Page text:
Todd G. Buchholz and Victoria Buchholz
I was troubled by the opinion piece by the Buckholzes. They oversimplify and over-glorify mobility. Don’t get me wrong. I am not condoning contentment, comfort, or fear that discourages the professional and personal progress possible with displacing yourself from familiar environments. If there is a great job opportunity (or heck, even LOVE) somewhere other than where you are currently at, and it (or he or she) seems like a wonderful fit for you, then I think it would behoove you to strongly consider relocating.
That said, as someone who two months ago moved to a new city for a job, I know that moving is not easy. For one thing, it’s EXPENSIVE: there’s the transportation cost of moving my shit. There’s first month’s rent, sometimes a last month’s rent, and also the security deposit, which ranges from one month to two month’s rent. You might need to restock your home: mattress, desk, kitchen appliances. It adds up!! And I don’t even have kids to worry about: schools, childcare, etc. Imagine a family has kids and they lived near the grandparents, who babysat the rugrats for free. Moving to another state would add the cost of childcare to my list of expenses. The point is: moving is EXPENSIVE. It’s not simply a factor of someone’s character or sense of entrepreneurship. And it’s not always an option.
And living alone is expensive. No wonder so many of my generation is still living at home. We can’t afford not to. And also…. is it THAT bad to be co-habitating with your elders?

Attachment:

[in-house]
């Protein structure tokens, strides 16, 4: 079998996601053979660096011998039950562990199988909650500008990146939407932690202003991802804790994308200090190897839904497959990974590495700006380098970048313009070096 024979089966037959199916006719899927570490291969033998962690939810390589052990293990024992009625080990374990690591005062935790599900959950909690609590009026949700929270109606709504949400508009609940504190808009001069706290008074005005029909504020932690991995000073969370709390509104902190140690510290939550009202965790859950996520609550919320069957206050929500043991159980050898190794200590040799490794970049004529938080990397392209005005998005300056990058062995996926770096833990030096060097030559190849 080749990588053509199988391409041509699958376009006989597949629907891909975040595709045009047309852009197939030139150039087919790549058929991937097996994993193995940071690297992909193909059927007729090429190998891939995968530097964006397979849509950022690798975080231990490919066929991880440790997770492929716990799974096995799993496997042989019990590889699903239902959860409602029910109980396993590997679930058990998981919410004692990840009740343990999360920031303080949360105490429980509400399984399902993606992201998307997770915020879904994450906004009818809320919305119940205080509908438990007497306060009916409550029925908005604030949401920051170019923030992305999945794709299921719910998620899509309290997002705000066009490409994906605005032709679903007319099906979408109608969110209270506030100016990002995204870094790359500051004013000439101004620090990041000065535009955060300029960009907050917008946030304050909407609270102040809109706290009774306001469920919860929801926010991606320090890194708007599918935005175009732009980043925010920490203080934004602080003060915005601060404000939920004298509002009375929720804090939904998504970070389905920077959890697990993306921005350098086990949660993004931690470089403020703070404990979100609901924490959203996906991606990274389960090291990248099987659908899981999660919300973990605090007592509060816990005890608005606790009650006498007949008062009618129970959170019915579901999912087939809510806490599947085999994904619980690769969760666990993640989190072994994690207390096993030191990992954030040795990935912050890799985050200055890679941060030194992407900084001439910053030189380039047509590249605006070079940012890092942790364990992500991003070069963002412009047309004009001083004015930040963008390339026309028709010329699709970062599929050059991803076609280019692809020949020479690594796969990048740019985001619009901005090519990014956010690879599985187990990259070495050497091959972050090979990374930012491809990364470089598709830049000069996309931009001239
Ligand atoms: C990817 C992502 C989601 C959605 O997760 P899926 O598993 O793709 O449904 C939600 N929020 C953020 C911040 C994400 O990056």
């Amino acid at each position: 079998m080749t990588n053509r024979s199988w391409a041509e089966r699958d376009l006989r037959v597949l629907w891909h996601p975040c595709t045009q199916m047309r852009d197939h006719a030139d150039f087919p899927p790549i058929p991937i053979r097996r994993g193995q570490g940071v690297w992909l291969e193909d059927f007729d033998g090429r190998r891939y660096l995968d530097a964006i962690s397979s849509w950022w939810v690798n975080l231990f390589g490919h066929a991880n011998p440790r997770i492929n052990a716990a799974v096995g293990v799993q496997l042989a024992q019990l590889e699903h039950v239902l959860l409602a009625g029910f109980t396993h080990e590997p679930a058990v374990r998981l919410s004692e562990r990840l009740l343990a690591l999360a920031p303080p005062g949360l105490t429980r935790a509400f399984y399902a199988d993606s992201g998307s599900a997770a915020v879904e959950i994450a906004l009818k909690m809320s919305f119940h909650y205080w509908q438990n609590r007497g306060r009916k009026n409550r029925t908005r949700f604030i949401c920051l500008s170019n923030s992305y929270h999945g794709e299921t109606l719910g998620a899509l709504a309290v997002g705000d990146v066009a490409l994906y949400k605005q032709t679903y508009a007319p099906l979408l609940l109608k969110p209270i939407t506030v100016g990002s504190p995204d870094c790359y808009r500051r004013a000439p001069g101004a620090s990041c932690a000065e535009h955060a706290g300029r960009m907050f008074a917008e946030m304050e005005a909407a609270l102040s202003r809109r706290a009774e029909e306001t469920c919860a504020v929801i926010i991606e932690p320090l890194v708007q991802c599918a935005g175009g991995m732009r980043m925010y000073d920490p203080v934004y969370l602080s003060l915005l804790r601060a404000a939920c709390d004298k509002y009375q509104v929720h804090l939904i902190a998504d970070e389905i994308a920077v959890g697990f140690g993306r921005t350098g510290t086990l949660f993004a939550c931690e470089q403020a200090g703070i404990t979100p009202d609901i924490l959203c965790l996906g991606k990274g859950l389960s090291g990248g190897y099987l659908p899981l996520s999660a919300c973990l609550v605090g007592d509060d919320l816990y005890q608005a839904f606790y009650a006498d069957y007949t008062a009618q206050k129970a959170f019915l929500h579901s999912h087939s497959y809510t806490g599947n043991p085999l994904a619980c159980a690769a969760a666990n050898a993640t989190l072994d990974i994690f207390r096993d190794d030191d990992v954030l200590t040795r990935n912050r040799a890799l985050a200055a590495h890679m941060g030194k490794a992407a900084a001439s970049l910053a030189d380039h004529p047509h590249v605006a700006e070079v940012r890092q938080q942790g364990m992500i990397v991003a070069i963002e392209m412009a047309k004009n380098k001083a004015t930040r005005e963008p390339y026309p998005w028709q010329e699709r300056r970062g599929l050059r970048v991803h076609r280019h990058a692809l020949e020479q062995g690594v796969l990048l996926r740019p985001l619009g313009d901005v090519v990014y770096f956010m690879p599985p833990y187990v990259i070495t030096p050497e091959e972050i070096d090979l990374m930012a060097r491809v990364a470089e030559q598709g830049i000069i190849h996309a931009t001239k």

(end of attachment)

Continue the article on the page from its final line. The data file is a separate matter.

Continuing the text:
And then, of course, there’s… love. I’m not talking about following Romeo across the country. I’m talking about the love we have for places. I LOVE New York City. It gives me tingles, and not just because of the dirt in the air. Not everyplace is NYC, but that’s besides the point. The point is that we develop attachments to locations, and that isn’t necessarily bad. Places, after all, can be sticky. It hopefully means that we are willing to invest our time, energy, and money to making these places more prosperous and joyous places to live and work. And we possess the local knowledge that comes with being so familiar with these places, the local knowledge that make innovative, democratic solutions possible. And so what if I don’t want to move to Nebraska? Get off my back, please.
That said, I also challenge any stats that say my generation is any less curious. My cohort has been given more opportunities to study abroad, and we have taken advantage of it in record numbers (see chart below). We’re still active with the Peace Corps as well as domestic volunteer programs like Volunteers of America and Teach for America that take us to the far reaches of the United States where spunky energetic types are needed.
Are we slowed down by the recession? Undoubtedly. But come on. Don’t throw down the towel for this team because of DRIVING STATS.